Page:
At a House subcommittee hearing this month, Rep. Duncan Hunter, R-Calif., had a trick question for one of the witnesses.
“How would you align our Arctic strategy with what Gen. Mattis has talked about in our National Defense Strategy?” Hunter asked Adm. Charles Ray, vice commandant of the Coast Guard.
The Republican subcommittee chairman warned him. “It’s a trick question, so think about it.”
After letting Ray go on for a while about various working groups with the Navy, the value of joint exercises, and the need for “icebreaker recapitalization,” Hunter let him off the hook.
The catch, he said, is that Arctic isn’t mentioned at all in the National Defense Strategy unveiled by Defense Secretary Jim Mattis in January.
“Mattis talked about everywhere on Earth basically except for the Arctic,” Hunter said, adding that it seemed “really myopic and shortsighted.”
“We cannot afford to ignore what is unfolding in the Arctic,” said California Rep. John Garamendi, the top Democrat on the subcommittee on transportation and infrastructure. “The United States must embrace this challenge, for if not, rest assured other nation-states, friend and foe alike, will fill the vacuum.”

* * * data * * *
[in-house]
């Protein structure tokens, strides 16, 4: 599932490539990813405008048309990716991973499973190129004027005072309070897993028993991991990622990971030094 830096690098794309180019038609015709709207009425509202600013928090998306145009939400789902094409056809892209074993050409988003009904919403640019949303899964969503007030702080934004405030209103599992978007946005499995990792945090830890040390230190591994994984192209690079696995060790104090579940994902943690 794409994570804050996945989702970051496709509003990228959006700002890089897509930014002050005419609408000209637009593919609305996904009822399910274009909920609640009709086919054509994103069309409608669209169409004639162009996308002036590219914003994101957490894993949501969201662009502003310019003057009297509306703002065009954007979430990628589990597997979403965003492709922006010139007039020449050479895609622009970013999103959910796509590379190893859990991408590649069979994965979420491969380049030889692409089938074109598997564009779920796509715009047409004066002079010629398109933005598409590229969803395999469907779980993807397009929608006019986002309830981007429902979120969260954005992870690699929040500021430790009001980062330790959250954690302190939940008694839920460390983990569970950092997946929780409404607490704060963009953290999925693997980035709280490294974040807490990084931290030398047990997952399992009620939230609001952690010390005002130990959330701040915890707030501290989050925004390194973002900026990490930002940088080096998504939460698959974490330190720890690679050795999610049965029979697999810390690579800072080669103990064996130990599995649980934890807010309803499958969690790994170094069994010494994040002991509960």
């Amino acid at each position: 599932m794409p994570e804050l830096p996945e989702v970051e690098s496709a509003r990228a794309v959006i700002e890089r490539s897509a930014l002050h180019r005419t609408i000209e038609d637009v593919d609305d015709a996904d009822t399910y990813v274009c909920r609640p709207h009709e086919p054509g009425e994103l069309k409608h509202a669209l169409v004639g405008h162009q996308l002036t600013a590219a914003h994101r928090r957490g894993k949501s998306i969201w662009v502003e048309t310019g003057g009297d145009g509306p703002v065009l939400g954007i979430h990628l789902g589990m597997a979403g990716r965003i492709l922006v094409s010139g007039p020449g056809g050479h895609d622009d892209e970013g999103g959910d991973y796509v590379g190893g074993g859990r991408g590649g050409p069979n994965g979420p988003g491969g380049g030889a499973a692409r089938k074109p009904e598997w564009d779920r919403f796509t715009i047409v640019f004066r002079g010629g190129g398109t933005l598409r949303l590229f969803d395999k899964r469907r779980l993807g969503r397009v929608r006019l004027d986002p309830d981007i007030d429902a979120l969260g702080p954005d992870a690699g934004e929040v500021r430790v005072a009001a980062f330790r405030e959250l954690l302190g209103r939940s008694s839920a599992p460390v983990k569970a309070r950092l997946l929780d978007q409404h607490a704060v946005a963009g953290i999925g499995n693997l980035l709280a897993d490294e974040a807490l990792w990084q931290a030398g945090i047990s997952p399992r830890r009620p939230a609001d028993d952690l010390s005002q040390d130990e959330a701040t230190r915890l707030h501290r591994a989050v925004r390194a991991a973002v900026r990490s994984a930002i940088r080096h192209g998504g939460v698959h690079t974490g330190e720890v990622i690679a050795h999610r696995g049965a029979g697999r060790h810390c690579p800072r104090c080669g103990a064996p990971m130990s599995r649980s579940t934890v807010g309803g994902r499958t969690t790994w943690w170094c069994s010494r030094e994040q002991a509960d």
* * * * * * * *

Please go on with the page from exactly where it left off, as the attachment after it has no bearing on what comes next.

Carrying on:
What’s unfolding in the Arctic is an accelerating meltdown of the polar ice cap unprecedented in modern times, opening up potential new shipping lanes and sparking a race for dominance in an area estimated to hold 13 percent of the world’s undiscovered oil and 30 percent of its undiscovered gas.
“Our two nearest peer competitors, Russia and China, have both declared the Arctic a strategic priority, and they continue to aggressively develop the capability, capacity and expertise to exert influence and seize opportunities in the region,” Ray testified at the June 7 hearing.
As the polar icecap was steadily shrinking and thinning over the past decade, the US was distracted by other threats such as China, North Korea and Iran, says Heather Conley, an Arctic expert at the Center for Strategic and International Studies.